I’ve been working with organizations who want to move their programs to agile. They’ve been successful with small projects. But now, they want to make agile work with large programs, programs that involve hardware or firmware, programs with many pieces of interdependent software features, programs of 50 to 300 (or more!) people.
Now, you might say that we should not even try to do programs of 300 people. That 300 people are too many and it’s too difficult to manage their interactions. And, besides, they can’t know each other. Well, they don’t all work together. And, if you have a large product and you want to finish it in a year or less, you may need that many people. Several of my clients do want to complete large product releases in a short time and use agile, because agile reduces many of the technical and schedule risks. And I want to help them be successful.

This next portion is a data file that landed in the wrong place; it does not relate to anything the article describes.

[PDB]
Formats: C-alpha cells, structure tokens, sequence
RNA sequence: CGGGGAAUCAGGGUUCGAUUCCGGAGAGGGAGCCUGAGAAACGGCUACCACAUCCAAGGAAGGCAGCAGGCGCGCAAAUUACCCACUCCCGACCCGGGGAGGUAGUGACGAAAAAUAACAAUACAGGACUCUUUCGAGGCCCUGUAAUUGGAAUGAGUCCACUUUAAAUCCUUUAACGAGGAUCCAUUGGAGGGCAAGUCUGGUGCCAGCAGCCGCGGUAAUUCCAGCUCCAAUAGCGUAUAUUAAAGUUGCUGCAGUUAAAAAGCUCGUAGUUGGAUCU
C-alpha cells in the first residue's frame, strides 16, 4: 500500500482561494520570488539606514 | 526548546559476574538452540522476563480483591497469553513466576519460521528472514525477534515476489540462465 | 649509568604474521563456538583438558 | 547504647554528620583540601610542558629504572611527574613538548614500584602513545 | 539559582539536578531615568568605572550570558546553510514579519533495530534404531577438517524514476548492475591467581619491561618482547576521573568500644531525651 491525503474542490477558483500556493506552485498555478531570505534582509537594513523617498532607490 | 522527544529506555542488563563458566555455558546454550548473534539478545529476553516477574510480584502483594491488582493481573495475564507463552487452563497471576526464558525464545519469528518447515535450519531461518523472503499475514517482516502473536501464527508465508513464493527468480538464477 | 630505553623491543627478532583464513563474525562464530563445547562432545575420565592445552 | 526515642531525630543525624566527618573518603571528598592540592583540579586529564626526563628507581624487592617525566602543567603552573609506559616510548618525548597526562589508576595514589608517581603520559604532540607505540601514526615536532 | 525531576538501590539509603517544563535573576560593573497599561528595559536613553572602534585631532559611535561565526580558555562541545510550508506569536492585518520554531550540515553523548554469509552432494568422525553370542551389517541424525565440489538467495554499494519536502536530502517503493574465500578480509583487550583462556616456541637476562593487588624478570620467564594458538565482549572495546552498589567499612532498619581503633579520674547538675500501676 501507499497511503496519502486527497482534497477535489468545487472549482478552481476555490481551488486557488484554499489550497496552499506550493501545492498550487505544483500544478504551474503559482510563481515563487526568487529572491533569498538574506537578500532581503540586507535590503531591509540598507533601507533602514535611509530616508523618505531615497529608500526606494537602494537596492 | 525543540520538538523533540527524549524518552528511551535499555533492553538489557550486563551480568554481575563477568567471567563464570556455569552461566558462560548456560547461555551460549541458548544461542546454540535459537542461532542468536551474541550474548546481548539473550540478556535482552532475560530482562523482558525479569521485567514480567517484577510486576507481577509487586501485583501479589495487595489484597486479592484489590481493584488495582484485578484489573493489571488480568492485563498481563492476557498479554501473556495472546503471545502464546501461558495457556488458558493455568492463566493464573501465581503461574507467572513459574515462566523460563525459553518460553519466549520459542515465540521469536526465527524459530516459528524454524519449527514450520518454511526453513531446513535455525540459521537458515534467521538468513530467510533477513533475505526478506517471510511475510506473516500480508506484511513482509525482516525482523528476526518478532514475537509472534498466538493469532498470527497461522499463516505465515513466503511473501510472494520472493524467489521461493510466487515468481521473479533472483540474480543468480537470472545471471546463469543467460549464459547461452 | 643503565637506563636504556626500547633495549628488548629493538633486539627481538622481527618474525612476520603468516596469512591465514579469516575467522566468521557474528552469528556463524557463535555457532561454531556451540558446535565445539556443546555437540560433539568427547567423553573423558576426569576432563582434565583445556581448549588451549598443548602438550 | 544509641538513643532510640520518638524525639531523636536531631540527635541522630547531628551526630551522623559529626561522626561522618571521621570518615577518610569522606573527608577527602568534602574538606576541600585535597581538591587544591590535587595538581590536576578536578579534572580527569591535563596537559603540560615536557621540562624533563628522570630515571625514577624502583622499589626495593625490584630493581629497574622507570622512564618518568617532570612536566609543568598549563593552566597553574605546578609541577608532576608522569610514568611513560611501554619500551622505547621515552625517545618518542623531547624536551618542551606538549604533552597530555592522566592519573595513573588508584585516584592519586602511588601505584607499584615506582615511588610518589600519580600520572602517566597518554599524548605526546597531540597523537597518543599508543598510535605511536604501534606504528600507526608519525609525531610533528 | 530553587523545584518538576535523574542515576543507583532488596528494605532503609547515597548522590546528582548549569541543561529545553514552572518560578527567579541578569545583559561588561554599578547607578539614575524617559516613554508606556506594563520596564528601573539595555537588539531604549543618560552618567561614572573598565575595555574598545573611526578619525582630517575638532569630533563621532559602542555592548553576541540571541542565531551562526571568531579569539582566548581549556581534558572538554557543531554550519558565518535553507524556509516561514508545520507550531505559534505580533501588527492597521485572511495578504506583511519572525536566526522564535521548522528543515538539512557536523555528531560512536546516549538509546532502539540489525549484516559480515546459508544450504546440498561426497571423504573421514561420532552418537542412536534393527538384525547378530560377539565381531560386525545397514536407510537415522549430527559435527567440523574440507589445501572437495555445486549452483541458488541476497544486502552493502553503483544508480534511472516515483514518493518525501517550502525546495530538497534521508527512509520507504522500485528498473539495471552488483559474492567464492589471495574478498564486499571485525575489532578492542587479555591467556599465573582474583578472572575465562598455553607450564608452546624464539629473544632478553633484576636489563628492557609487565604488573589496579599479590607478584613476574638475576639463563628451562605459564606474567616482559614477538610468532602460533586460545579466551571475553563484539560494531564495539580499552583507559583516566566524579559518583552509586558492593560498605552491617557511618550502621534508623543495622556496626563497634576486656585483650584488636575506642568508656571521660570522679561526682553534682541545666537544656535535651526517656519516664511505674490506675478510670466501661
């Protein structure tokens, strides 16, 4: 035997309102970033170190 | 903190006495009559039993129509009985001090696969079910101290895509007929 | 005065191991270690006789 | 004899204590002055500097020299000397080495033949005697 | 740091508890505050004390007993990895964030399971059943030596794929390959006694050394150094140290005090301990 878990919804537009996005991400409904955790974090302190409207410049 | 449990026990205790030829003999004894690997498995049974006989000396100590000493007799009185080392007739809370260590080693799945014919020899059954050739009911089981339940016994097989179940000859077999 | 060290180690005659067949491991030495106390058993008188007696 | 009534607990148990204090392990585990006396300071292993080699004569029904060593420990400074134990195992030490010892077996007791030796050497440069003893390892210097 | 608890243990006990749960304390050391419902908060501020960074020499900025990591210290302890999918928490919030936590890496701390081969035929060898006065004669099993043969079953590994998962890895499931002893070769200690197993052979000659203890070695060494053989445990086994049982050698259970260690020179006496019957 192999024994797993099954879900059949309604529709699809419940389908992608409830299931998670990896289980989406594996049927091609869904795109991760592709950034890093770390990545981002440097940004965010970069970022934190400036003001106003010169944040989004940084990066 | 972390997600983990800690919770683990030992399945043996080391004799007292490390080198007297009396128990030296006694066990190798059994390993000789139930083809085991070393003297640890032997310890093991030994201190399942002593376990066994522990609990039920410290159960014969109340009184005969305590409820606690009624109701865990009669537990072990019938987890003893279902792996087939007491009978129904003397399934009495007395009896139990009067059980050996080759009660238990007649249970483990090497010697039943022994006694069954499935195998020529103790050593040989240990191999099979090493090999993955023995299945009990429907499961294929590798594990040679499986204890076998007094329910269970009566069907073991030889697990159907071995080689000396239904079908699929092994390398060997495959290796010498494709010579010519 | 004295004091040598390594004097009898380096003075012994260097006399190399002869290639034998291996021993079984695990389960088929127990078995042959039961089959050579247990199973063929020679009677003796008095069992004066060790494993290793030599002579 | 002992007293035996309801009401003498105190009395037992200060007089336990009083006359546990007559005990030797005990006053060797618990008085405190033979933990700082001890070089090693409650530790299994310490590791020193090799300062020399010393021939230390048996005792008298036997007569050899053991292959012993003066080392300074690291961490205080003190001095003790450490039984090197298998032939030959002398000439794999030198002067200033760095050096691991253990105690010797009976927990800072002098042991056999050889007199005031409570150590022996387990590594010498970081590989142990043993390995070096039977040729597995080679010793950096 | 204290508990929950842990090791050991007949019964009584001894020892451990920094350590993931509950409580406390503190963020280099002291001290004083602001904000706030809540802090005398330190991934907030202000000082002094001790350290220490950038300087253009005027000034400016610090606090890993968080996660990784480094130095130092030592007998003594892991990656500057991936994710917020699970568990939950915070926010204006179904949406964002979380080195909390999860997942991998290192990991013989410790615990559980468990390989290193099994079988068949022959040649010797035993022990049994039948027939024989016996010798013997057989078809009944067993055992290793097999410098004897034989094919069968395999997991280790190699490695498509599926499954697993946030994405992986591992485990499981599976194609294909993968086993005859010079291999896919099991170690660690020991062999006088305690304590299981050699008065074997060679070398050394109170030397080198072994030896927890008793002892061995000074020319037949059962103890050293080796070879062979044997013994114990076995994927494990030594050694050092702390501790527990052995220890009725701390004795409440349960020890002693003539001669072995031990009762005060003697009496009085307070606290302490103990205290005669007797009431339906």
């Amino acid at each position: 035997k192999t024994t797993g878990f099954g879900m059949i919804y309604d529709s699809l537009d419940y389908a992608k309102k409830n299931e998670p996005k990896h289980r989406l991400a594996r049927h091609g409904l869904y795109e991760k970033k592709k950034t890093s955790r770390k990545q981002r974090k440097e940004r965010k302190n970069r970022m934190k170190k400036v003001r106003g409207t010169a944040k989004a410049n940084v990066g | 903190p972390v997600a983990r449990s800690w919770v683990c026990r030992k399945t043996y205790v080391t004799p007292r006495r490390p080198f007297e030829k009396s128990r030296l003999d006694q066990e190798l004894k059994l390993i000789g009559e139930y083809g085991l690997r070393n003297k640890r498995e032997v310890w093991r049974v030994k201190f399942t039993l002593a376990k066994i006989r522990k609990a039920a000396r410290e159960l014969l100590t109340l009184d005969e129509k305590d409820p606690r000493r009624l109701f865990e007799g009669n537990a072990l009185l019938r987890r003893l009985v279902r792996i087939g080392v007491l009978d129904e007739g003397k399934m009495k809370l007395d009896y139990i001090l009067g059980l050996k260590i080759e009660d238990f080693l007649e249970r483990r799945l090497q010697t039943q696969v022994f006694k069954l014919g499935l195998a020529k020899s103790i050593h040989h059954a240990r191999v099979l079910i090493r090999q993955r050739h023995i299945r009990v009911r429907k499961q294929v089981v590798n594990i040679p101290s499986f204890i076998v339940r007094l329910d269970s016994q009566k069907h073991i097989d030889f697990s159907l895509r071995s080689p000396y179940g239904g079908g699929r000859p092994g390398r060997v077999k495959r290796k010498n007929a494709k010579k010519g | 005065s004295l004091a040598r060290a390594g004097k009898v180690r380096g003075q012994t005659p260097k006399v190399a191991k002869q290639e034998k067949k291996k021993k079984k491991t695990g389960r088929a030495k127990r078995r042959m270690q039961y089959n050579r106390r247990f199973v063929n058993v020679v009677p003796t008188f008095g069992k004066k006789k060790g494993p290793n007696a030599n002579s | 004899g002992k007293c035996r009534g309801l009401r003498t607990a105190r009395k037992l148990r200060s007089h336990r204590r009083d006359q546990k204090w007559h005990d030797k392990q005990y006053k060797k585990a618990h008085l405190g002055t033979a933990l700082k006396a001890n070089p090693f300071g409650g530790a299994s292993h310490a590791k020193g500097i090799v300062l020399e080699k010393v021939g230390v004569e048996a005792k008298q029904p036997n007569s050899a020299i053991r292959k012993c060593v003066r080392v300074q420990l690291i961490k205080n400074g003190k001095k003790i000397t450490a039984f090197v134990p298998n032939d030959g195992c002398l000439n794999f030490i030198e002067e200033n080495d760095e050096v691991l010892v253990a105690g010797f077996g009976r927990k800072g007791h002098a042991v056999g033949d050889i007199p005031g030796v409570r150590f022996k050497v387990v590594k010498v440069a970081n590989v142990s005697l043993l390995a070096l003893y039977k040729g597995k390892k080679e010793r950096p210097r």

Here’s what I know about agile program management:
- You must pay attention to architecture, not just from the beginning, but all the way through the program.
- If you try to define the architecture up front, you will be wrong. And, you will discover you are wrong after the predicted middle of the program. If you are really unlucky, you will discover this when things start to break near the end.
- If you have more than one product backlog, everyone will be confused.
- If you try to mix up the teams, you can no longer predict any velocity. Remember, velocity is personal to a team. Teams will be consistent in themselves, but once you’ve changed the team, the velocity may well change.
These ideas lead me to say that in programs, you need to address architecture throughout the program, that you need one product backlog for the entire program, and that teams need to be relatively static. None of this is easy. I’ll be sharing the guidelines I develop as I see them.